Fibromyalgia mainly affects women, but men with the condition are significantly more likely to have more additional medical conditions, known as comorbidities, according to a new study led by the National Centre for Population Health & Wellbeing Research.
Fibromyalgia is a long-term condition that causes pain all over the body. It is a condition that mainly affects women, but some studies differ in their findings and have shown lower estimates, with 59% of cases affecting women.
Revisions in fibromyalgia classification criteria have led to various prevalence estimates and women-to-men ratios in the general population. The research, published in the Lancet Rheumatology, aimed to measure new cases of Fibromyalgia to determine whether the sex ratio has changed after criteria revisions and to explore the symptoms and treatment.
22 568 individuals with Fibromyalgia were included in the study
Researchers looked back at primary-care electronic health data from the Secure Anonymised Information Linkage (SAIL) Databank. 22 568 individuals with Fibromyalgia were included in the study. Individuals aged 18 years or older with the first mention of Fibromyalgia were included in the research and explored by gender – men or women. The average age of participants was 48 years.
Cases of Fibromyalgia were calculated in three 5-year periods (period 1 2004–08, period 2 2009–13, and period 3 2014–18).
- 88·8% of people in the study were women.
- In period 1 of the 5 296 new cases of Fibromyalgia, 14·8% were men, and 85·2% were women.
- In period 2 of the 5 958 new cases, 10·8% were men, and 89·2% were women.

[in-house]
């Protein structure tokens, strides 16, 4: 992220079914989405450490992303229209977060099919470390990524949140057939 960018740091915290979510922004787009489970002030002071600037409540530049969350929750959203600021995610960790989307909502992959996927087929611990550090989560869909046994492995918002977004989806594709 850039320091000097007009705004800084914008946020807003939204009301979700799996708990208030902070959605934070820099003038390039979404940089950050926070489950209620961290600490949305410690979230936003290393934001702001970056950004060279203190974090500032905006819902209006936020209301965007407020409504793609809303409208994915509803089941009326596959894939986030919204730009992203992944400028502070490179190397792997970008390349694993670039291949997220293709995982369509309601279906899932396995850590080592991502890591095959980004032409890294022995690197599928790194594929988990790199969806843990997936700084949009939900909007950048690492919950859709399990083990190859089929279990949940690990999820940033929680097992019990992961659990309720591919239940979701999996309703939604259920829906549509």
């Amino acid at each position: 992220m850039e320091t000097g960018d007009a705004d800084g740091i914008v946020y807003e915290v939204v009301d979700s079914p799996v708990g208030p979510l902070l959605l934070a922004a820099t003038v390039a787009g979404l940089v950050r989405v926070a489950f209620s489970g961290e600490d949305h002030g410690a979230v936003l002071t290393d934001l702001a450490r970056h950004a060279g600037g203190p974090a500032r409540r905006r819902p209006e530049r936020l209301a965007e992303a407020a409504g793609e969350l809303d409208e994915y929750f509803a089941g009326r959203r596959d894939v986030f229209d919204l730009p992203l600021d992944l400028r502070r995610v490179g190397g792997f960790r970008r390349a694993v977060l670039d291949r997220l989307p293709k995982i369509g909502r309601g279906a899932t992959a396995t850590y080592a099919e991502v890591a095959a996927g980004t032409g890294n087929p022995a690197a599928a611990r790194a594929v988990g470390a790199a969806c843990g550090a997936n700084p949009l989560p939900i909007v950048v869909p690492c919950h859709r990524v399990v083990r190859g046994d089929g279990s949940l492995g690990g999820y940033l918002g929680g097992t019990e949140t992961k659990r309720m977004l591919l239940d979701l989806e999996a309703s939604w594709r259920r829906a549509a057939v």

- In period 3 of the 11 314 new cases, 9·7% were men, and 90·3% were women.
- Women had a significantly higher BMI than men and had more widespread pain.
- Men had significantly more comorbidities or additional health conditions.
- Women had more gastrointestinal disorders (conditions affecting or including both the stomach and intestine).
- A significantly higher number of women received steroids, antidepressants, anxiolytics drugs used to relieve anxiety) and barbiturates (a drug used as a relaxant and for treating sleeping disorders).
- More men received gabapentin, a drug usually used to treat seizures, nerve pain from shingles, and restless leg syndrome but it can be prescribed to reduce pain.
Dr Roxanne Cooksey, Researcher at the National Centre for Population Health & Wellbeing Research based at Cardiff University, said:
“Our research deepens our understanding of Fibromyalgia and the significant gender differences for the condition. Our data does not show an increase in Fibromyalgia in men compared with women. However, this may be evident in future studies as the updated classification system was relatively new during this study. The sex differences in fibromyalgia treatment might represent clinician or patient choice, and worthy of exploring in future studies.”
The National Centre for Population Health and Wellbeing Research is funded by the Welsh Government through Health and Care Research Wales.